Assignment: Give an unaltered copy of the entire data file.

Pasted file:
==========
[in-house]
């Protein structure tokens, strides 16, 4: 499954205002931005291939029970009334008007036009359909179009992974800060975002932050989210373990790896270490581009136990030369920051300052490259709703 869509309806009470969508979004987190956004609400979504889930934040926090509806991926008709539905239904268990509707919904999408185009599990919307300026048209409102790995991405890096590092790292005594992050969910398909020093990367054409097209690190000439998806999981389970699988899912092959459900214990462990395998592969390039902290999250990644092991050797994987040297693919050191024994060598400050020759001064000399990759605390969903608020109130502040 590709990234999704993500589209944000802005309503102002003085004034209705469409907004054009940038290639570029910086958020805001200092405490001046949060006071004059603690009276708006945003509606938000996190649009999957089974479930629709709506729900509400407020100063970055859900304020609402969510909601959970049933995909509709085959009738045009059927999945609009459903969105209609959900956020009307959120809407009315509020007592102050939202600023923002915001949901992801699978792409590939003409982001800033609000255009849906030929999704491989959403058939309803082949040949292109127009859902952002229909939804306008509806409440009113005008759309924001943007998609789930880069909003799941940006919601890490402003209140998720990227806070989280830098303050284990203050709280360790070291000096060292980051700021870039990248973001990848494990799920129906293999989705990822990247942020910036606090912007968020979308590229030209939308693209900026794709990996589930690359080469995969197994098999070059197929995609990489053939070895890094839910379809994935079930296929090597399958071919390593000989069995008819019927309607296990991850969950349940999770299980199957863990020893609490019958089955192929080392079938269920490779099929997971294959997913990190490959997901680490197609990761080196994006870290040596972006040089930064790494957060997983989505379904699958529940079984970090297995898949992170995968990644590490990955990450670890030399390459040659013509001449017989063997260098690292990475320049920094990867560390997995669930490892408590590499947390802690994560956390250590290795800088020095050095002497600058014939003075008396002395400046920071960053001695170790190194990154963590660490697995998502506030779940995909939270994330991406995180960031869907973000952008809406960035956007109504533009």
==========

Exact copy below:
[in-house]
């Protein structure tokens, strides 16, 4: 499954205002931005291939029970009334008007036009359909179009992974800060975002932050989210373990790896270490581009136990030369920051300052490259709703 869509309806009470969508979004987190956004609400979504889930934040926090509806991926008709539905239904268990509707919904999408185009599990919307300026048209409102790995991405890096590092790292005594992050969910398909020093990367054409097209690190000439998806999981389970699988899912092959459900214990462990395998592969390039902290999250990644092991050797994987040297693919050191024994060598400050020759001064000399990759605390969903608020109130502040 590709990234999704993500589209944000802005309503102002003085004034209705469409907004054009940038290639570029910086958020805001200092405490001046949060006071004059603690009276708006945003509606938000996190649009999957089974479930629709709506729900509400407020100063970055859900304020609402969510909601959970049933995909509709085959009738045009059927999945609009459903969105209609959900956020009307959120809407009315509020007592102050939202600023923002915001949901992801699978792409590939003409982001800033609000255009849906030929999704491989959403058939309803082949040949292109127009859902952002229909939804306008509806409440009113005008759309924001943007998609789930880069909003799941940006919601890490402003209140998720990227806070989280830098303050284990203050709280360790070291000096060292980051700021870039990248973001990848494990799920129906293999989705990822990247942020910036606090912007968020979308590229030209939308693209900026794709990996589930690359080469995969197994098999070059197929995609990489053939070895890094839910379809994935079930296929090597399958071919390593000989069995008819019927309607296990991850969950349940999770299980199957863990020893609490019958089955192929080392079938269920490779099929997971294959997913990190490959997901680490197609990761080196994006870290040596972006040089930064790494957060997983989505379904699958529940079984970090297995898949992170995968990644590490990955990450670890030399390459040659013509001449017989063997260098690292990475320049920094990867560390997995669930490892408590590499947390802690994560956390250590290795800088020095050095002497600058014939003075008396002395400046920071960053001695170790190194990154963590660490697995998502506030779940995909939270994330991406995180960031869907973000952008809406960035956007109504533009």